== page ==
To follow up on yesterday's post about being spiritual and not religious (the comments on Facebook were really good) I thought that I might share a a few of my thoughts on the conclusions of Presbyterian Minister Bruce Reyes-Chow in his Huffington Post piece titled "You might be a progressive Christian if..."
You can be described, but not defined:
You are more than a party platform:
I like to think of myself as a compassionate fiscal conservative. Yet I find myself sometimes disagreeing with folks like me almost as much as those on the opposite side of the political spectrum.
You are not just waiting for the other side to get over its idiocy:
I agree with this sentiment: "The Progressive Christian will always honor the idea that community only grows if she is open to the possibility that she might be just as wrong as the other side thinks she is."
You believe God can and does speak through disagreement:
The word compromise has got a bad rap in religious circles. I am one who thinks that the whole is greater than the sum of the parts. Unless we find a way to debate in love we will probably never grow spiritually.
You seek the highest common denominator:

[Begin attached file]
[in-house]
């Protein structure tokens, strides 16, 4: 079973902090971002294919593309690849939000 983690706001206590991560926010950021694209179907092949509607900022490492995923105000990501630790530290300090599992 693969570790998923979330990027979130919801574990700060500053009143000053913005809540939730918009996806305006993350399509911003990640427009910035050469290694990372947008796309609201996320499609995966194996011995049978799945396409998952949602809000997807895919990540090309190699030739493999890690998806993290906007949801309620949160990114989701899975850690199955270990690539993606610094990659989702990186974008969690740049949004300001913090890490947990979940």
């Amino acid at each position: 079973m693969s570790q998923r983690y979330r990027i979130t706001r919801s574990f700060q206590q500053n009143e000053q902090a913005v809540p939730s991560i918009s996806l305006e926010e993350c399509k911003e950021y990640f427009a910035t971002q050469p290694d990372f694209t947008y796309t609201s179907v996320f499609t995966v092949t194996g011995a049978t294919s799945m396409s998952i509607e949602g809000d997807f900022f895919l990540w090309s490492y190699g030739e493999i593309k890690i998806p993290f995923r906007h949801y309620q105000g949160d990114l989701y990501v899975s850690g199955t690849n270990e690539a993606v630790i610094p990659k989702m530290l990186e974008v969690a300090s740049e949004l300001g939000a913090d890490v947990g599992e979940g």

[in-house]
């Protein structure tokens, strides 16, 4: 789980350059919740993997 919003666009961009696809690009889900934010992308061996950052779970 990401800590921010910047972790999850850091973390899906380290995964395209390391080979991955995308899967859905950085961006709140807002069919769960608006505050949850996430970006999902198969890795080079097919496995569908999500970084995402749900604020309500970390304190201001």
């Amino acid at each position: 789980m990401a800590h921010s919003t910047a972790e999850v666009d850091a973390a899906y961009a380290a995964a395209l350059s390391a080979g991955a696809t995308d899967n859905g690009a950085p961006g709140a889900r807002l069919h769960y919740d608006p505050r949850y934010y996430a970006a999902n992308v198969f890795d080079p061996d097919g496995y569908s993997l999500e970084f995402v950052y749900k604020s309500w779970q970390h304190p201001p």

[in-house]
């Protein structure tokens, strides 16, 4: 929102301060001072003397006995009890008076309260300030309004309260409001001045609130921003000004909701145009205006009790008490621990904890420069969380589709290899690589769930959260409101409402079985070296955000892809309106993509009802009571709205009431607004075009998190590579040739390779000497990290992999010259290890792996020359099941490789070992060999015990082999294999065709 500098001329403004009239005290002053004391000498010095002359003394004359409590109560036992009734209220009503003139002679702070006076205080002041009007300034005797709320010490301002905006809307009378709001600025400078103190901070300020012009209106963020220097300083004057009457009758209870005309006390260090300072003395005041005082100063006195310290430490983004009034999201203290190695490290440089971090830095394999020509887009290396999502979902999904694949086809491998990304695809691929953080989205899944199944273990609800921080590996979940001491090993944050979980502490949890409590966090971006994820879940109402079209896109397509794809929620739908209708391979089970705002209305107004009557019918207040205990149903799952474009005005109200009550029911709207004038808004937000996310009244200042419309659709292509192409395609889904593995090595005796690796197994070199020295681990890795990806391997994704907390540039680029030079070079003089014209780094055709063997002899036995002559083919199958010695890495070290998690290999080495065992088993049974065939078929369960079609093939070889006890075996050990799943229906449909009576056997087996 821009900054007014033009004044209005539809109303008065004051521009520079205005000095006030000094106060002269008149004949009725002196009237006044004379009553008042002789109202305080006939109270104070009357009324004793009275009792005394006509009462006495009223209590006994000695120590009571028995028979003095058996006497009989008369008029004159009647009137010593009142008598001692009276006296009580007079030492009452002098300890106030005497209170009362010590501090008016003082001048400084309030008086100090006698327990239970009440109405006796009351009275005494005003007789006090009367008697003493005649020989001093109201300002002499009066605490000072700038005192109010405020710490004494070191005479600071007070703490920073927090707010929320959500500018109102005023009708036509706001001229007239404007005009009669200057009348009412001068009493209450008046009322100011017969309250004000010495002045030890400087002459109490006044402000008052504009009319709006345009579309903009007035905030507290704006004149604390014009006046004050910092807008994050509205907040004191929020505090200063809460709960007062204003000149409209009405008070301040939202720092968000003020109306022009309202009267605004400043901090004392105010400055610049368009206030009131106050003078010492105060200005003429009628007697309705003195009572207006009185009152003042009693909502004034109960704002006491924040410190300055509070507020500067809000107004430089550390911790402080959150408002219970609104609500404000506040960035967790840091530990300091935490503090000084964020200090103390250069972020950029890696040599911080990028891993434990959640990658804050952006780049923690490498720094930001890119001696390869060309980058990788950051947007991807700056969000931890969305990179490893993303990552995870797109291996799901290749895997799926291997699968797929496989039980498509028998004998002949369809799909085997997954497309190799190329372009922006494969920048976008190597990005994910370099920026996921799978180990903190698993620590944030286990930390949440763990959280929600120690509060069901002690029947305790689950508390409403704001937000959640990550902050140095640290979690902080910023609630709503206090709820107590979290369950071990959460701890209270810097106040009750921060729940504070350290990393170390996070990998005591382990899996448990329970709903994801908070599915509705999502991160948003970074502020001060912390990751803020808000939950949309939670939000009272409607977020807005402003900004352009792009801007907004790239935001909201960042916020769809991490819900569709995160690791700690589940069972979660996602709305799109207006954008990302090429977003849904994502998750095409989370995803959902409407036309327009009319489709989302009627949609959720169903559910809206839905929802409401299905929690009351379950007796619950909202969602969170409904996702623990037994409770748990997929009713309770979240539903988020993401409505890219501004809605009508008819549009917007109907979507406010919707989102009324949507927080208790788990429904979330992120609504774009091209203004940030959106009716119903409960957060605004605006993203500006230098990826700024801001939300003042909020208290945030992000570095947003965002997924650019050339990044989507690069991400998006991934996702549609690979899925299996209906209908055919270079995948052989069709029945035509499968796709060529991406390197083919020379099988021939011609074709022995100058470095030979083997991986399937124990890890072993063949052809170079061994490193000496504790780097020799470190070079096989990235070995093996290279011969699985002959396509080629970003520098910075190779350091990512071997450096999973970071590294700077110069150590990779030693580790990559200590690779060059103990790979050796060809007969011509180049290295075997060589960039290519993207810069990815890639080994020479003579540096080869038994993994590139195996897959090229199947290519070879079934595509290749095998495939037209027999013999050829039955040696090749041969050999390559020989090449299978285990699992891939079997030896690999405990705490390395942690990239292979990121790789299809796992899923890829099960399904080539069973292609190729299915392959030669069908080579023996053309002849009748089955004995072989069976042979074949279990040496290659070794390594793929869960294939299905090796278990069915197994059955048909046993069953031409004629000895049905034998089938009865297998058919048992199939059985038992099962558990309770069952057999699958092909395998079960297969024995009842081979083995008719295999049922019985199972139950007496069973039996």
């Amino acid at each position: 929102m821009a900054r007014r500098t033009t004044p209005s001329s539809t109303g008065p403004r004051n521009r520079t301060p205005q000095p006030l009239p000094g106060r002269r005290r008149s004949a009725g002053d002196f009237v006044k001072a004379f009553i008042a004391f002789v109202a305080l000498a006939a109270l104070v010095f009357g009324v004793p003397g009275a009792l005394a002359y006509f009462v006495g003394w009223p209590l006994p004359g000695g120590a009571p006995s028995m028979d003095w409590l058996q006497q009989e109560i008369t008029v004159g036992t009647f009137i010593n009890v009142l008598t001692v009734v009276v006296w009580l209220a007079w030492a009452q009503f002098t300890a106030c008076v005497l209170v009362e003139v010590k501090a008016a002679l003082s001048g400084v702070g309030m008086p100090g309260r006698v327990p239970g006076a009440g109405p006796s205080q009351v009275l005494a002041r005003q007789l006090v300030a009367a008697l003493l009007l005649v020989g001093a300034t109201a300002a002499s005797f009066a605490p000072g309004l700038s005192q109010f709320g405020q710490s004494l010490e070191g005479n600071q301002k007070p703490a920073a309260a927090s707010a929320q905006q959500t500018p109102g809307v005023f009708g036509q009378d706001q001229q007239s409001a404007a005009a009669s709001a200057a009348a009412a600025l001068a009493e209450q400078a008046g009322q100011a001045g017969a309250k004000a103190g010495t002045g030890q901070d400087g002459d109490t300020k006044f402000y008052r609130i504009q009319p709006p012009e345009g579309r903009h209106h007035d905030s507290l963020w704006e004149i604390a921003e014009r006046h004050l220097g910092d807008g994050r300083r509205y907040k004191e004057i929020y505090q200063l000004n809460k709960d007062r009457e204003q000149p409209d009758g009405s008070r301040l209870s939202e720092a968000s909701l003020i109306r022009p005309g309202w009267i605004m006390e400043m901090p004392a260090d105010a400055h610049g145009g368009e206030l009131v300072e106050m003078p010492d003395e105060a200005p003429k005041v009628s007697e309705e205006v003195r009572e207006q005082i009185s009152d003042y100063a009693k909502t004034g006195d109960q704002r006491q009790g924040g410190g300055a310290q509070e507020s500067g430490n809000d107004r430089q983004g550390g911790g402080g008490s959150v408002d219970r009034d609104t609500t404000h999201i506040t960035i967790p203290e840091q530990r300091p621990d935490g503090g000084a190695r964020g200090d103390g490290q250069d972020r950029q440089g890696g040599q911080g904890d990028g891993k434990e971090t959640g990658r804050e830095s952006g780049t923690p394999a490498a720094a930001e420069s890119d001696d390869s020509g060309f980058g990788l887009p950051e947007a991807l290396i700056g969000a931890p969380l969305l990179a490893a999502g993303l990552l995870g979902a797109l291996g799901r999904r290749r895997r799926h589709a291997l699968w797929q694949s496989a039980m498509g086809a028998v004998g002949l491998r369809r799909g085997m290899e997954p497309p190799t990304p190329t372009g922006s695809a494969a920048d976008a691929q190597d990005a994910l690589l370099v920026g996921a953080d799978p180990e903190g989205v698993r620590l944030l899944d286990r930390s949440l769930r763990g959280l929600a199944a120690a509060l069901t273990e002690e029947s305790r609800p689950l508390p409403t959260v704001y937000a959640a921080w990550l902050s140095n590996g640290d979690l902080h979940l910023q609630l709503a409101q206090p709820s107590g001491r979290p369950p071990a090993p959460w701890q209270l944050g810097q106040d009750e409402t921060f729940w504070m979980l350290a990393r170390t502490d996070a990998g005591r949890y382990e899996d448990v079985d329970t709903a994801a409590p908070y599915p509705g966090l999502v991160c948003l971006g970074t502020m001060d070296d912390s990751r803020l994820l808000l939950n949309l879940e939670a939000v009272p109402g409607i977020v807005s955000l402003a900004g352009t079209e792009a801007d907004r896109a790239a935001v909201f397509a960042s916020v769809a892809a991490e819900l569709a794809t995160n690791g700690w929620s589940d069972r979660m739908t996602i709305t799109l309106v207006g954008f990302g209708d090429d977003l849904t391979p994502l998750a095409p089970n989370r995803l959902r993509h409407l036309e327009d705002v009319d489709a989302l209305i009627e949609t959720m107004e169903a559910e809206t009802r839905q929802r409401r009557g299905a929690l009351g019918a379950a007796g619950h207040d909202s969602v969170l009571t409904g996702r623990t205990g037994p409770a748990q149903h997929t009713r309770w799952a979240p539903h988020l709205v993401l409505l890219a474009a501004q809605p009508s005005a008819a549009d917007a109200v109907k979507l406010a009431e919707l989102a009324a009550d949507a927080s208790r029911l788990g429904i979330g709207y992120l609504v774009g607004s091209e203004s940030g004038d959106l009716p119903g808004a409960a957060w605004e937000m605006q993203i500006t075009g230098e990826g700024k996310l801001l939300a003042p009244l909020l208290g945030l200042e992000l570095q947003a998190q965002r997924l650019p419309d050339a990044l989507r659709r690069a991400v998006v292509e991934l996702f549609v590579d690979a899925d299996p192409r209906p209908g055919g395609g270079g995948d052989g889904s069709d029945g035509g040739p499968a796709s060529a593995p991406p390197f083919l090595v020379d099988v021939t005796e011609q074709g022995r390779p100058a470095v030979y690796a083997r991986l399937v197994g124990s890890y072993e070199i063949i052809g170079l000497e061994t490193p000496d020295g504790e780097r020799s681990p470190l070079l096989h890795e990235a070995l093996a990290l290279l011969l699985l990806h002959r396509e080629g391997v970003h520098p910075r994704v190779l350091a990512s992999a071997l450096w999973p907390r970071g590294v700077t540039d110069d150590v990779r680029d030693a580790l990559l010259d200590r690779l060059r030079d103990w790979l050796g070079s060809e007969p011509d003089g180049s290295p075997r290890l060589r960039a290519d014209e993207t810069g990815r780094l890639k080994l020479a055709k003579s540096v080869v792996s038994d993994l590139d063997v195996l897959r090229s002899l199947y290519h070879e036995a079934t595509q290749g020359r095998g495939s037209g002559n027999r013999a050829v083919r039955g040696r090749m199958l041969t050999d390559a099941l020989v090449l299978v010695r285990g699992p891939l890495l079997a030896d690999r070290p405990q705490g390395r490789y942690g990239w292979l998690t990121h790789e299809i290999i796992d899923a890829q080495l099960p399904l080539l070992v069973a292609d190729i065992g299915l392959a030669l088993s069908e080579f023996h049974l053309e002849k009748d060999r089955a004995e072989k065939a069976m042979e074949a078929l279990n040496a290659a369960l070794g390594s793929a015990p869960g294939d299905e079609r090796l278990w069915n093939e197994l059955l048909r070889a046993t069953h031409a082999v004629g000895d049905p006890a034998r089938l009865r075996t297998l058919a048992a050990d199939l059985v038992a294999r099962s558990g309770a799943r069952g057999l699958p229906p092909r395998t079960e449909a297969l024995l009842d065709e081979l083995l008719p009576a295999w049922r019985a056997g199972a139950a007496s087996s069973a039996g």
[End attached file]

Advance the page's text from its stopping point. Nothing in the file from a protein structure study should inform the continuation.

One of my favorite sayings is "In essentials, unity; in non-essentials, liberty; in all things, charity!" People of faith have so much in common. Sad that we spend so much time fixating on our differences.
You find God's inerrant truth in a non-literal understanding of Scripture:
I sense that this one could really get me in trouble with some. Even so I have to admit my life changed for the better when I began to let go of my bibliolatry and embrace the glorious truth that I find in the bible.
You bear with the battles:
The battles that Bruce speaks of are church squabbles and schisms. On two distinct occasions I have been able to help churches get healthy by bearing with such battles. Even so I do not consider these my greatest spiritual battles.
You are appreciate the person over position:
I find religious position to be the least effective influence in my life. The influence of Jesus in my life has always been about love and forgiveness. This type of influence is always greater than position.
You choose the middle:
These past years I have found myself drawn away from black and white thinking. I find so much vibrant color when I stay away from the extremes. Even so, I want to be a person who is passionate about loving God and loving people.
You do not demand loyalty:
The things that I have done from a sense of loyalty to church leaders have never been my finer moments. Following God is not about loyalty to leaders. Following God is all about love. His love for us and our love for him.
What about you?
Wonder what you think of Bruce's descriptive points about what it means to be a Progressive Christian. I resonated with some but think that some may not be all that much about being progressive but simply being Christian.